Drivers license Document allowing one to drive a motorized vehicle

A driver's license is an official document, often plastic and the size of a credit card, permitting a specific individual to operate one or more types of motorized vehicles, such as a motorcycle, car, truck, or bus on a public road.

The death of Elaine Herzberg was the first recorded case of a pedestrian fatality involving a self-driving (autonomous) car, after a collision that occurred late in the evening of March 18, 2018. Herzberg was pushing a bicycle across a four-lane road in Tempe, Arizona, United States, when she was struck by an Uber test vehicle, which was operating in self-drive mode with a human safety backup driver sitting in the driving seat. Herzberg was taken to the local hospital where she died of her injuries.

Vehicle weight is a measurement of wheeled motor vehicles; either an actual measured weight of the vehicle under defined conditions or a gross weight rating for its weight carrying capacity.

References

  1. Century Dictionary; (1891)
  2. The First Road Trip
  3. Making of 'Carl & Bertha' (German TV-Film)
  4. GPS-Download Outbound Trip
  5. The Car is Born , documentary
  6. 1 2 Jensen, Christopher (June 17, 2011). "Taming a Mountain Road With Horses and Cars". The New York Times. Retrieved 2011-09-29. That was the day that F. O. Stanley and his wife, Flora, decided it would be good publicity for their steam-powered Stanley Locomobile if it were the first car to be driven up the 7.6-mile Mount Washington Carriage Road.
  7. "Driving in France for UK Drivers". Driving in Paris. Archived from the original on April 19, 2017.
  8. "Getting moving". Driving Test Advice. Archived from the original on 2009-03-16.
  9. "Think driving is all about practical skills?". Easy to Drive. Archived from the original on 2008-01-17.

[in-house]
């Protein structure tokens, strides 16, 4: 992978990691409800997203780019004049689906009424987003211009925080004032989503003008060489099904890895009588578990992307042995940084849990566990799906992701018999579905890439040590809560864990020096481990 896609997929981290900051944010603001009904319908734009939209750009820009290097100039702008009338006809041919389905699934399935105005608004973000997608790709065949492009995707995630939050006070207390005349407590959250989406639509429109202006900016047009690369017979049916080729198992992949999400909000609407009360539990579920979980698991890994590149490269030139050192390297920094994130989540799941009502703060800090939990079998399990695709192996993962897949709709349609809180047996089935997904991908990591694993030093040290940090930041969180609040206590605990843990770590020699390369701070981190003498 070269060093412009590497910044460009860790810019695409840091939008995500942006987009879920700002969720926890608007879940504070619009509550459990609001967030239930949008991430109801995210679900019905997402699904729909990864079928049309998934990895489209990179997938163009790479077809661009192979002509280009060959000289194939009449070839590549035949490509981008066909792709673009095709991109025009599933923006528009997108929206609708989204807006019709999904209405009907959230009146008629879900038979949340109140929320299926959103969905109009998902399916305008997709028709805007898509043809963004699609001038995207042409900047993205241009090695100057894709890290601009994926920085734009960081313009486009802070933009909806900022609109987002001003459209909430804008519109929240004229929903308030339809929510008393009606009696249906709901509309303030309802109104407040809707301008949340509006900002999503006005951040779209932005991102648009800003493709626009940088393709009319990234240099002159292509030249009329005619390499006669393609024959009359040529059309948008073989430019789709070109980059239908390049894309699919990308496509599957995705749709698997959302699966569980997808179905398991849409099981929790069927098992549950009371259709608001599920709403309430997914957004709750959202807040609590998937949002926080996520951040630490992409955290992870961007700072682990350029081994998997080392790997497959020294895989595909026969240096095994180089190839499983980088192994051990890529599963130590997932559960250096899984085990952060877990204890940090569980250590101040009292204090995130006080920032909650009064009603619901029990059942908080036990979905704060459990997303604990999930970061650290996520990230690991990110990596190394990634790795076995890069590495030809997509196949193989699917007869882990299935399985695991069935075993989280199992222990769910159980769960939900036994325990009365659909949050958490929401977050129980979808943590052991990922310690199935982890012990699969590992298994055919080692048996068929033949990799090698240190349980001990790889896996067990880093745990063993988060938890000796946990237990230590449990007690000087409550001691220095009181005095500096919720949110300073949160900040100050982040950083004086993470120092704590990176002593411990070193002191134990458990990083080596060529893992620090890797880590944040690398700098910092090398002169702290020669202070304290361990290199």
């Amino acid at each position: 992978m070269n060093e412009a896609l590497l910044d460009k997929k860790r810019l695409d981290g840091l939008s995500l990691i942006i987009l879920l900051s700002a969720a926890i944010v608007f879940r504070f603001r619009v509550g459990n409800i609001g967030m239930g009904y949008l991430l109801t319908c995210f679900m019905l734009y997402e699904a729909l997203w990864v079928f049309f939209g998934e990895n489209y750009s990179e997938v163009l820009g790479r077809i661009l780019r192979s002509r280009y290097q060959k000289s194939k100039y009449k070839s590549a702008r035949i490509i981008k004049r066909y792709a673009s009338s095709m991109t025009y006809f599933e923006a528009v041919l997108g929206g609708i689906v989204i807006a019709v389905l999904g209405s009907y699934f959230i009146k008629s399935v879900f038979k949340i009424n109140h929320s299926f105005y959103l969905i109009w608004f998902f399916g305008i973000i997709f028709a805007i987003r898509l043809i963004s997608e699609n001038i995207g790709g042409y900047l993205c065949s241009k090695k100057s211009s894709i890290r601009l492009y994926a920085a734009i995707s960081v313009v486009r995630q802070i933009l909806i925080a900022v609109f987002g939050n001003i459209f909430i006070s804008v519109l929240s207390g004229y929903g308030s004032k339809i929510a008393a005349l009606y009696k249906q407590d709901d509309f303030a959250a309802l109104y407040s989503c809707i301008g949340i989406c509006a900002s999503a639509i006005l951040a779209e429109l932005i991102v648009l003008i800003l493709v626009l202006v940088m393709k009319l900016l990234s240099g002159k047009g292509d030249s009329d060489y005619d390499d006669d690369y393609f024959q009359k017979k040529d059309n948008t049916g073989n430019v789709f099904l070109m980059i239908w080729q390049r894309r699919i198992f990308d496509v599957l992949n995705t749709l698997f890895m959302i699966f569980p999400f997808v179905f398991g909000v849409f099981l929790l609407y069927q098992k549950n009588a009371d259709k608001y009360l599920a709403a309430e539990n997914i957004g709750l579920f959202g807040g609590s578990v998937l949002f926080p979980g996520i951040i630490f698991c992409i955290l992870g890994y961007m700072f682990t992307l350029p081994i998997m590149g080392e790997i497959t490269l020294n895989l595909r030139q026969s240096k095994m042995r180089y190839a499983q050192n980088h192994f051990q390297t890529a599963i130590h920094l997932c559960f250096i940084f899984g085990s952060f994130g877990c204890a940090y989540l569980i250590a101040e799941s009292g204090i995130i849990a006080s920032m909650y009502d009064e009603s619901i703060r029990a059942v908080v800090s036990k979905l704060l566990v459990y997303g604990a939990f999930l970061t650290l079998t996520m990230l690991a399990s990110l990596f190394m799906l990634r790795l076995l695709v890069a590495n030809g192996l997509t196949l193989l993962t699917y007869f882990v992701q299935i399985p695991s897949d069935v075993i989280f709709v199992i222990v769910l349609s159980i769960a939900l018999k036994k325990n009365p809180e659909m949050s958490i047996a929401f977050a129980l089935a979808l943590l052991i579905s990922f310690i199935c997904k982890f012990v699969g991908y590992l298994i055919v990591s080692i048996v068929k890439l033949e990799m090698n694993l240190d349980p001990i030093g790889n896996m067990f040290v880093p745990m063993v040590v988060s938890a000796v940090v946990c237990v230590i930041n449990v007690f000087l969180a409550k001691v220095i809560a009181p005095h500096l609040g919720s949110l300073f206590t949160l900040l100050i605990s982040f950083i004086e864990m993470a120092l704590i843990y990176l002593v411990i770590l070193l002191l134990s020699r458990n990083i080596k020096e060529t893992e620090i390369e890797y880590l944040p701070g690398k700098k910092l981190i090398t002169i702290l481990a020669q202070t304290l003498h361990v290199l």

10. Strayer, David; Drews, Frank; Crouch, Dennis (2003). "Fatal Distraction? A Comparison of the Cell-Phone Driver and the Drunk Driver" (PDF). University of Utah Department of Psychology. Archived from the original (PDF) on 2009-04-11.
  11. National Highway Traffic Safety Association. "Distracted Driving".
  12. "Distracted Driving,” National Highway Traffic Safety Association, www.nhtsa.gov/risky-driving/distracted-driving.
  13. Hard-Rock and Classic Music Could Lead to Road Accidents, New Survey Says; Infoniac.com
  14. 1 2 Jacob M. Appel; "Must Physicians Report Impaired Driving? Rethinking a Duty on a Collision Course with Itself"; Journal of Clinical Ethics (volume 20, number 2);
  15. State of California Air Resources Board
  16. Annual renewal of driving permits
  17. Desapriya, E.; Wijeratne, H.; Subzwari, S.; Babul-Wellar, S.; Turcotte, K.; Rajabali, F.; Kinney, J.; Pike, I. (2011). Desapriya, Ediriweera (ed.). "Vision screening of older drivers for preventing road traffic injuries and fatalities". The Cochrane Database of Systematic Reviews. doi:10.1002/14651858.CD006252.pub3.
  18. Unlicensed to kill
  19. Legal obligations for drivers in UK
  20. "Rules for L and P plate drivers".
  21. "Conditions and restrictions of a restricted licence". Driving Tests.
  22. "Graduated Driver Licensing (GDL) Laws". July 2012. Retrieved 2012-07-22.
  23. "Here's what Omani women say about Saudi lifting its ban on women drivers". Times of Oman. Archived from the original on June 29, 2018. Retrieved 28 June 2018.
  24. https://www.nytimes.com/2017/09/26/world/middleeast/saudi-arabia-women-drive.html

Further reading